Brodzik v. Contractors Steel Inc et al
OPINION AND ORDER denying defendants 37 Motion for Partial Summary Judgment as well as Mr. Brodziks request for summary judgment. Signed by Judge Jon E DeGuilio on 8/7/15. (mc)
UNITED STATES DISTRICT COURT
NORTHERN DISTRICT OF INDIANA
CONTRACTORS STEEL CO. and
Case No. 2:13-CV-438 JD
OPINION AND ORDER
After being told by his employer that he was eligible and approved for leave under the
Family and Medical Leave Act, Thomas Brodzik took a six-week leave of absence to undergo
abdominal surgery. Upon his return, he was informed that he was being moved to a different
position, and when Mr. Brodzik questioned the change, his supervisor became irate and
threatening, so Mr. Brodzik left and did not return. He then filed this action, asserting claims
under the FMLA, a claim for promissory estoppel under state law, and a claim under the Age
Discrimination in Employment Act. Discovery is ongoing, but the defendants filed a preliminary
motion for summary judgment on the FMLA claims, contending that Mr. Brodzik was not
eligible for leave under the FMLA because he did not work at a site that had at least 50
employees within a 75 mile radius. Mr. Brodzik responded in opposition to that motion, and his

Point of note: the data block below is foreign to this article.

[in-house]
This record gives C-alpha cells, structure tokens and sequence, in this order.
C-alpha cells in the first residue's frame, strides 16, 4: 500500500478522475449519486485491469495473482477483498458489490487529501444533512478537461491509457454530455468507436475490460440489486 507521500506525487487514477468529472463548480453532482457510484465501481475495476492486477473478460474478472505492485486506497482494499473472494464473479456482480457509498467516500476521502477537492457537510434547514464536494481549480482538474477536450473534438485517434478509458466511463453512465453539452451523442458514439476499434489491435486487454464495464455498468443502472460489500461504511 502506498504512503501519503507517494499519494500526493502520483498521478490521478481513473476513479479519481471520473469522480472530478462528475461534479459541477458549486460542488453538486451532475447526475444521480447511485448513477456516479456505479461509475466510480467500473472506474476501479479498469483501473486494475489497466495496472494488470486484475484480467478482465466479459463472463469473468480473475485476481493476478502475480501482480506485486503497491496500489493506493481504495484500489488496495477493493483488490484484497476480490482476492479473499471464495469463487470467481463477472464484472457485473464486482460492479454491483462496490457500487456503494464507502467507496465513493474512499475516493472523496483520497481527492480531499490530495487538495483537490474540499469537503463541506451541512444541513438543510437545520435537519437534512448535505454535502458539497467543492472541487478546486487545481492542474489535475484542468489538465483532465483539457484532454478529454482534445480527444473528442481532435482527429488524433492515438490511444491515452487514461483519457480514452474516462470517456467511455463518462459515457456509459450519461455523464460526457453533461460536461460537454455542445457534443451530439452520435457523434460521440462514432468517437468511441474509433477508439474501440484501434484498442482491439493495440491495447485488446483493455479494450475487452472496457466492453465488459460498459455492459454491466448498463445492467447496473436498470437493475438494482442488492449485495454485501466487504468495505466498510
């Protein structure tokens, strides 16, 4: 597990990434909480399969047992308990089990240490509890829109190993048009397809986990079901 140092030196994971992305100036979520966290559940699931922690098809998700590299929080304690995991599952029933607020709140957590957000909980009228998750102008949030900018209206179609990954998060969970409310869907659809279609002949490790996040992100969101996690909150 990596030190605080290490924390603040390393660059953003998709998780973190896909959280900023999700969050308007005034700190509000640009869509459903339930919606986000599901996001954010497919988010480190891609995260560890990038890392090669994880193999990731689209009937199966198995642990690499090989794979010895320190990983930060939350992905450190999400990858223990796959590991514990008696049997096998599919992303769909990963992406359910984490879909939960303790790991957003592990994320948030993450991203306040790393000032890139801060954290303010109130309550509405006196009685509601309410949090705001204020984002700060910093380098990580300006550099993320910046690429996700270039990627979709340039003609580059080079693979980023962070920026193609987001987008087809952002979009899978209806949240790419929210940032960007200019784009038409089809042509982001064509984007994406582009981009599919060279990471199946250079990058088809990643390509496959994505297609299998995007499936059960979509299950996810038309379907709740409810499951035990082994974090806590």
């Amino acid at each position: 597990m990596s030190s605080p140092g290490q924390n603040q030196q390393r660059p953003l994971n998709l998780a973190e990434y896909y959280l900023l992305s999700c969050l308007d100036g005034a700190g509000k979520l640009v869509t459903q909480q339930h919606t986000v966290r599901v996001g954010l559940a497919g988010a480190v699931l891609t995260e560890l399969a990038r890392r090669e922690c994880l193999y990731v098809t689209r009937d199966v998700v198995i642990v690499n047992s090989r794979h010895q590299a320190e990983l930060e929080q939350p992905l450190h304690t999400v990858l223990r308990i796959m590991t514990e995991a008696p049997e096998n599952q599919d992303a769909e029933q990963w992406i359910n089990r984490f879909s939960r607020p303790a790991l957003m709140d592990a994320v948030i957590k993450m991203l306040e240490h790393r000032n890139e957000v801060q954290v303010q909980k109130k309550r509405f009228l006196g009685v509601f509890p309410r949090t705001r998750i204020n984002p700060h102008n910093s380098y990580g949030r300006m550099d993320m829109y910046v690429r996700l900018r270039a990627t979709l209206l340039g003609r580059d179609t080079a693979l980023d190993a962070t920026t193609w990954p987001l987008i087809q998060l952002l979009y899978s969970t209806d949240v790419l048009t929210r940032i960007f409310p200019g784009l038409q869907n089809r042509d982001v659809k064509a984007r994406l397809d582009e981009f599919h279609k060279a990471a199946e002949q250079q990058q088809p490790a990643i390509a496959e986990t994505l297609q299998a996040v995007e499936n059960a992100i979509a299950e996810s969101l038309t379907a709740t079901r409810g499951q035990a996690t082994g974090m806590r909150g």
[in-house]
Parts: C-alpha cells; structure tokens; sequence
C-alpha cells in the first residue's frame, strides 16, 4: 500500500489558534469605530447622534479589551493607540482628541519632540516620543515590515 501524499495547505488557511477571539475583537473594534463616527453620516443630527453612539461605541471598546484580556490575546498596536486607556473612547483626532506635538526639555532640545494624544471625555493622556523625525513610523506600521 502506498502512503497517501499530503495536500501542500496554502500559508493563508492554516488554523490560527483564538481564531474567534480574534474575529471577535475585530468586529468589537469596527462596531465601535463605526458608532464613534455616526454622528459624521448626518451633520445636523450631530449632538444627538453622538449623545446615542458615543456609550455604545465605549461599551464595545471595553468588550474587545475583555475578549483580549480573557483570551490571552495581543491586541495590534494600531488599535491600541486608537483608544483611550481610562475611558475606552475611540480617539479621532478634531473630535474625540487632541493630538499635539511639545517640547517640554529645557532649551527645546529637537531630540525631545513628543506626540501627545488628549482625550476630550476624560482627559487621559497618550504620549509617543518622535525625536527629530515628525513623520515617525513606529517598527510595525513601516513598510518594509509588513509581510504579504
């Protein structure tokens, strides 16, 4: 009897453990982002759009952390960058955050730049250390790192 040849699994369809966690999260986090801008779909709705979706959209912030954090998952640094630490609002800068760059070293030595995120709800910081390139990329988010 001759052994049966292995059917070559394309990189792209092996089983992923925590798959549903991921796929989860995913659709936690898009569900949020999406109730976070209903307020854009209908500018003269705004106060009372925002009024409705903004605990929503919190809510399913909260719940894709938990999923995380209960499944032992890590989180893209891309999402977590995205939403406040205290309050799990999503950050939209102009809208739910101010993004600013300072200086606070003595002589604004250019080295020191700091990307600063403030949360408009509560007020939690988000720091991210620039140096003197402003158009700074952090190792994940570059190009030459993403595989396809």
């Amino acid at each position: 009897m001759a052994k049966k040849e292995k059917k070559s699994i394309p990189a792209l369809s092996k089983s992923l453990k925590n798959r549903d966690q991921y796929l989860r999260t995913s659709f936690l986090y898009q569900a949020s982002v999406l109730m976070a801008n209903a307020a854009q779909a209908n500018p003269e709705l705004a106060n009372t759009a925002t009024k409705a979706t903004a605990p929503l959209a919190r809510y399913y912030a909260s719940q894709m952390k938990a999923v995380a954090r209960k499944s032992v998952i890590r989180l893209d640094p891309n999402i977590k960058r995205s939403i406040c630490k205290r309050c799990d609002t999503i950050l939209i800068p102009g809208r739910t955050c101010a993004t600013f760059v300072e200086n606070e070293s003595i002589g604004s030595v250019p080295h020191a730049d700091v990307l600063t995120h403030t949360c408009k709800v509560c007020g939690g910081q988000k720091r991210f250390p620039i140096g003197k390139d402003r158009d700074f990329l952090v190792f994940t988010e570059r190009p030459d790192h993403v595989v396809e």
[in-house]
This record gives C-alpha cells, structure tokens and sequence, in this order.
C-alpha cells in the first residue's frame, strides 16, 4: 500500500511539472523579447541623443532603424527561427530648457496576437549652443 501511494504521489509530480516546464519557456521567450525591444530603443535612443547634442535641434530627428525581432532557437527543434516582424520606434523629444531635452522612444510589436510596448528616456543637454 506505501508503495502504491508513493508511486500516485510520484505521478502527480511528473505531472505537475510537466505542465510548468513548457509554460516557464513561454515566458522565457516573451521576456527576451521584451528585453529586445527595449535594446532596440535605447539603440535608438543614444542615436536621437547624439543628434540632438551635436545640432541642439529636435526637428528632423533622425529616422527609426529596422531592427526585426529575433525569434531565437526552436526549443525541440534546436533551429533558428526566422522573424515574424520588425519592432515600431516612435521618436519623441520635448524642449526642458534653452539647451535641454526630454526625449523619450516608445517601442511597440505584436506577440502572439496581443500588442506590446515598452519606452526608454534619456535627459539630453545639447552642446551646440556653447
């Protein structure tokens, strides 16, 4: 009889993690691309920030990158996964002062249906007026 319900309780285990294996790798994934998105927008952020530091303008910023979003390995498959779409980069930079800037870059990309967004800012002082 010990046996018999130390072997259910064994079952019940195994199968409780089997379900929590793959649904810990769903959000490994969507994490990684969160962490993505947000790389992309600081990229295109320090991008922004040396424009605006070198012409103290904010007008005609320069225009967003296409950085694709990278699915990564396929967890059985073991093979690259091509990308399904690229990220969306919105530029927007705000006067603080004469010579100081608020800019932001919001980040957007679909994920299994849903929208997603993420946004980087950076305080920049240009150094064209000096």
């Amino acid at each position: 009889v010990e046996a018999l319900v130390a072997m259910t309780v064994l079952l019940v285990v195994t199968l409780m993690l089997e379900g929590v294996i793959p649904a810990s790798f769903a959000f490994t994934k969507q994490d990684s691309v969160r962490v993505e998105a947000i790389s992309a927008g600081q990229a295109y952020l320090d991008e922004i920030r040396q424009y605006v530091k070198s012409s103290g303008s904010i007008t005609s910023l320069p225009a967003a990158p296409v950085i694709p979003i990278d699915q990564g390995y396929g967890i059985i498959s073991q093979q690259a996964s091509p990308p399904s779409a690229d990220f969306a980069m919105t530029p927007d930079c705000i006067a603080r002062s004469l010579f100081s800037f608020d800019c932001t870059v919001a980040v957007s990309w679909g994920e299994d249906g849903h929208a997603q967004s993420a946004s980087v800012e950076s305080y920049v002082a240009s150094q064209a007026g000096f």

response brief also sought summary judgment in his favor on the FMLA and promissory estoppel
claims. For the following reasons, both parties’ motions are denied.
I. FACTUAL BACKGROUND
Plaintiff Thomas Brodzik began working with Defendant Contractors Steel Company in
an outside sales position on September 12, 2010. [DE 41-1 p. 1]. On May 21, 2012, he applied
for FMLA leave so that he could undergo hernia surgery due to severe abdominal pain. [Id.] He
filled out a form that was given to him by Contractors entitled “Application for Family or
Medical Leave,” in which he requested leave from July 16 to August 13, 2012. [Id. p. 3]. In
response, Contractors gave him a form it had completed entitled “Notice of Eligibility and Rights
& Responsibilities (Family and Medical Leave Act),” dated May 21, 2012. [Id. p. 4]. The
document informed Mr. Brodzik that he was eligible for FMLA leave, and it notified him of his
rights and responsibilities for taking FMLA leave. On June 26, 2012, Contractors provided Mr.
Brodzik with a “Designation Notice” that informed him that his FMLA leave request was
approved, and that his leave would be designated as FMLA leave. [Id. p. 9]. Another Designation
Notice, dated August 15, 2012, extended Mr. Brodzik’s FMLA leave through August 26, 2012,
and again stated that his FMLA leave request was approved. [Id. p. 10].
Mr. Brodzik was on leave for about six weeks, and returned to work on August 27, 2012.
Upon his return, however, he was informed by Defendant Marty Haendiges, his supervisor, that
he would be moved to an inside sales position instead of returning to his prior outside sales
position. [DE 41-1 p. 1]. Mr. Brodzik believed that these positions were not equivalent, in that he